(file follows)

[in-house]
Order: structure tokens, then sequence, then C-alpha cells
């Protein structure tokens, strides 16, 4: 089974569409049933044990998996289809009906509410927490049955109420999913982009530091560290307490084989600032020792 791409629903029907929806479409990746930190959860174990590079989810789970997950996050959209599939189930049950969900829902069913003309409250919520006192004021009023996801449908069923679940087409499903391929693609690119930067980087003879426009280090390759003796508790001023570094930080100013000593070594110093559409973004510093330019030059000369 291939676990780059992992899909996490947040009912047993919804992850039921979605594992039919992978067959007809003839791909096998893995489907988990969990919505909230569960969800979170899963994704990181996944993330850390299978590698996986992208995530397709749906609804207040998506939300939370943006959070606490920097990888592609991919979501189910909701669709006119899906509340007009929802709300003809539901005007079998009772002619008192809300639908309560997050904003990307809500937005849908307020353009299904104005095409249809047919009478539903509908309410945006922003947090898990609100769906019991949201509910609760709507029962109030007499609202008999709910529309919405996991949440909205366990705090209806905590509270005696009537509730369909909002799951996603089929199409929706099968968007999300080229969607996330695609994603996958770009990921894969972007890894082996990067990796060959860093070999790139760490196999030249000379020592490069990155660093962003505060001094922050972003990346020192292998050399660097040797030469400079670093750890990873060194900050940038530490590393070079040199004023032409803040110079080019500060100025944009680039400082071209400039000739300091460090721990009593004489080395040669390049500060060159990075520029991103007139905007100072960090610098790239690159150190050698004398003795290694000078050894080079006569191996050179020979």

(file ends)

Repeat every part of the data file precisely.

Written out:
[in-house]
Order: structure tokens, then sequence, then C-alpha cells
């Protein structure tokens, strides 16, 4: 089974569409049933044990998996289809009906509410927490049955109420999913982009530091560290307490084989600032020792 791409629903029907929806479409990746930190959860174990590079989810789970997950996050959209599939189930049950969900829902069913003309409250919520006192004021009023996801449908069923679940087409499903391929693609690119930067980087003879426009280090390759003796508790001023570094930080100013000593070594110093559409973004510093330019030059000369 291939676990780059992992899909996490947040009912047993919804992850039921979605594992039919992978067959007809003839791909096998893995489907988990969990919505909230569960969800979170899963994704990181996944993330850390299978590698996986992208995530397709749906609804207040998506939300939370943006959070606490920097990888592609991919979501189910909701669709006119899906509340007009929802709300003809539901005007079998009772002619008192809300639908309560997050904003990307809500937005849908307020353009299904104005095409249809047919009478539903509908309410945006922003947090898990609100769906019991949201509910609760709507029962109030007499609202008999709910529309919405996991949440909205366990705090209806905590509270005696009537509730369909909002799951996603089929199409929706099968968007999300080229969607996330695609994603996958770009990921894969972007890894082996990067990796060959860093070999790139760490196999030249000379020592490069990155660093962003505060001094922050972003990346020192292998050399660097040797030469400079670093750890990873060194900050940038530490590393070079040199004023032409803040110079080019500060100025944009680039400082071209400039000739300091460090721990009593004489080395040669390049500060060159990075520029991103007139905007100072960090610098790239690159150190050698004398003795290694000078050894080079006569191996050179020979």